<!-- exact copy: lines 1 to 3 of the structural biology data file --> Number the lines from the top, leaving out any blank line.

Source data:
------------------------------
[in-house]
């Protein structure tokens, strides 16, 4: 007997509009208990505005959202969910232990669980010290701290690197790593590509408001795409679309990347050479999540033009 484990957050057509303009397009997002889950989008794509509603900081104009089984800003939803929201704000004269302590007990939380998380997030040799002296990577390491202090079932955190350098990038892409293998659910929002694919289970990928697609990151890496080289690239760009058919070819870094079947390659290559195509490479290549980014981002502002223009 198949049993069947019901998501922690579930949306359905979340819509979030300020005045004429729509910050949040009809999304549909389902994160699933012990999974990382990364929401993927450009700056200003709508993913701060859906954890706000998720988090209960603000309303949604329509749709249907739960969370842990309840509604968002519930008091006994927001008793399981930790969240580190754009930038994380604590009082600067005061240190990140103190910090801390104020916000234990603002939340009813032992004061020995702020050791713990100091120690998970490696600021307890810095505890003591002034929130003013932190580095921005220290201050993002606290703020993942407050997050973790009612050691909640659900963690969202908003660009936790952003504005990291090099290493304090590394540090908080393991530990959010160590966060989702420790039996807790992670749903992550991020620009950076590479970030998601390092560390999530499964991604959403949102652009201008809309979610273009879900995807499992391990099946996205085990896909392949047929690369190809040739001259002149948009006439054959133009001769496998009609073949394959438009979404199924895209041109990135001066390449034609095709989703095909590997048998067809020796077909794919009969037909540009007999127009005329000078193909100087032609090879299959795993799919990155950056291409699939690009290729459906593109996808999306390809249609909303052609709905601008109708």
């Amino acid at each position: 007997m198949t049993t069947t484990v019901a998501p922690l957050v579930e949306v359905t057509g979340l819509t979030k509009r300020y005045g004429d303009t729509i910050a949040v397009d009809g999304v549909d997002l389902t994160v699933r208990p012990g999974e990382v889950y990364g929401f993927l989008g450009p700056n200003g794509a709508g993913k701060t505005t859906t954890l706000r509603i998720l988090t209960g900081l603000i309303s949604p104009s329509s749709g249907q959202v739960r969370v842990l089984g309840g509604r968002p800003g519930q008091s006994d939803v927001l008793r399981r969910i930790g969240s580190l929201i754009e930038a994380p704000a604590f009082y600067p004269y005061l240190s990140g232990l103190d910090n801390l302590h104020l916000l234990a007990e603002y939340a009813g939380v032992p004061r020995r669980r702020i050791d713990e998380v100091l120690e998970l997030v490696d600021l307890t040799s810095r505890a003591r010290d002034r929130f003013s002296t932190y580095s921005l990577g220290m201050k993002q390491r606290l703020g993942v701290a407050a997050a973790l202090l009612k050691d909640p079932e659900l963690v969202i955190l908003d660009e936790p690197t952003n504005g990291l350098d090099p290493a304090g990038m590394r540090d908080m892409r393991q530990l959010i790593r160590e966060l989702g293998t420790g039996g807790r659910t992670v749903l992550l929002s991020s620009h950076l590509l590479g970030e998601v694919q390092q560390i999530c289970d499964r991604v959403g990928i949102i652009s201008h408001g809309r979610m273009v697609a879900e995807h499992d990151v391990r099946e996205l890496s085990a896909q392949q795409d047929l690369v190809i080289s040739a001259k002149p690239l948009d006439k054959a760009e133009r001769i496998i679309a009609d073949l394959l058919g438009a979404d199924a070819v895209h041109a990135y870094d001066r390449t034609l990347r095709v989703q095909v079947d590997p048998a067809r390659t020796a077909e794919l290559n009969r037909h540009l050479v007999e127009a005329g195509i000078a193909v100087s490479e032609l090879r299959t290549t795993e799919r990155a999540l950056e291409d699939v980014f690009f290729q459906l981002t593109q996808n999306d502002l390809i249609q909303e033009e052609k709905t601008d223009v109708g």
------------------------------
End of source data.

[in-house]
């Protein structure tokens, strides 16, 4: 007997509009208990505005959202969910232990669980010290701290690197790593590509408001795409679309990347050479999540033009 484990957050057509303009397009997002889950989008794509509603900081104009089984800003939803929201704000004269302590007990939380998380997030040799002296990577390491202090079932955190350098990038892409293998659910929002694919289970990928697609990151890496080289690239760009058919070819870094079947390659290559195509490479290549980014981002502002223009 198949049993069947019901998501922690579930949306359905979340819509979030300020005045004429729509910050949040009809999304549909389902994160699933012990999974990382990364929401993927450009700056200003709508993913701060859906954890706000998720988090209960603000309303949604329509749709249907739960969370842990309840509604968002519930008091006994927001008793399981930790969240580190754009930038994380604590009082600067005061240190990140103190910090801390104020916000234990603002939340009813032992004061020995702020050791713990100091120690998970490696600021307890810095505890003591002034929130003013932190580095921005220290201050993002606290703020993942407050997050973790009612050691909640659900963690969202908003660009936790952003504005990291090099290493304090590394540090908080393991530990959010160590966060989702420790039996807790992670749903992550991020620009950076590479970030998601390092560390999530499964991604959403949102652009201008809309979610273009879900995807499992391990099946996205085990896909392949047929690369190809040739001259002149948009006439054959133009001769496998009609073949394959438009979404199924895209041109990135001066390449034609095709989703095909590997048998067809020796077909794919009969037909540009007999127009005329000078193909100087032609090879299959795993799919990155950056291409699939690009290729459906593109996808999306390809249609909303052609709905601008109708």
């Amino acid at each position: 007997m198949t049993t069947t484990v019901a998501p922690l957050v579930e949306v359905t057509g979340l819509t979030k509009r300020y005045g004429d303009t729509i910050a949040v397009d009809g999304v549909d997002l389902t994160v699933r208990p012990g999974e990382v889950y990364g929401f993927l989008g450009p700056n200003g794509a709508g993913k701060t505005t859906t954890l706000r509603i998720l988090t209960g900081l603000i309303s949604p104009s329509s749709g249907q959202v739960r969370v842990l089984g309840g509604r968002p800003g519930q008091s006994d939803v927001l008793r399981r969910i930790g969240s580190l929201i754009e930038a994380p704000a604590f009082y600067p004269y005061l240190s990140g232990l103190d910090n801390l302590h104020l916000l234990a007990e603002y939340a009813g939380v032992p004061r020995r669980r702020i050791d713990e998380v100091l120690e998970l997030v490696d600021l307890t040799s810095r505890a003591r010290d002034r929130f003013s002296t932190y580095s921005l990577g220290m201050k993002q390491r606290l703020g993942v701290a407050a997050a973790l202090l009612k050691d909640p079932e659900l963690v969202i955190l908003d660009e936790p690197t952003n504005g990291l350098d090099p290493a304090g990038m590394r540090d908080m892409r393991q530990l959010i790593r160590e966060l989702g293998t420790g039996g807790r659910t992670v749903l992550l929002s991020s620009h950076l590509l590479g970030e998601v694919q390092q560390i999530c289970d499964r991604v959403g990928i949102i652009s201008h408001g809309r979610m273009v697609a879900e995807h499992d990151v391990r099946e996205l890496s085990a896909q392949q795409d047929l690369v190809i080289s040739a001259k002149p690239l948009d006439k054959a760009e133009r001769i496998i679309a009609d073949l394959l058919g438009a979404d199924a070819v895209h041109a990135y870094d001066r390449t034609l990347r095709v989703q095909v079947d590997p048998a067809r390659t020796a077909e794919l290559n009969r037909h540009l050479v007999e127009a005329g195509i000078a193909v100087s490479e032609l090879r299959t290549t795993e799919r990155a999540l950056e291409d699939v980014f690009f290729q459906l981002t593109q996808n999306d502002l390809i249609q909303e033009e052609k709905t601008d223009v109708g």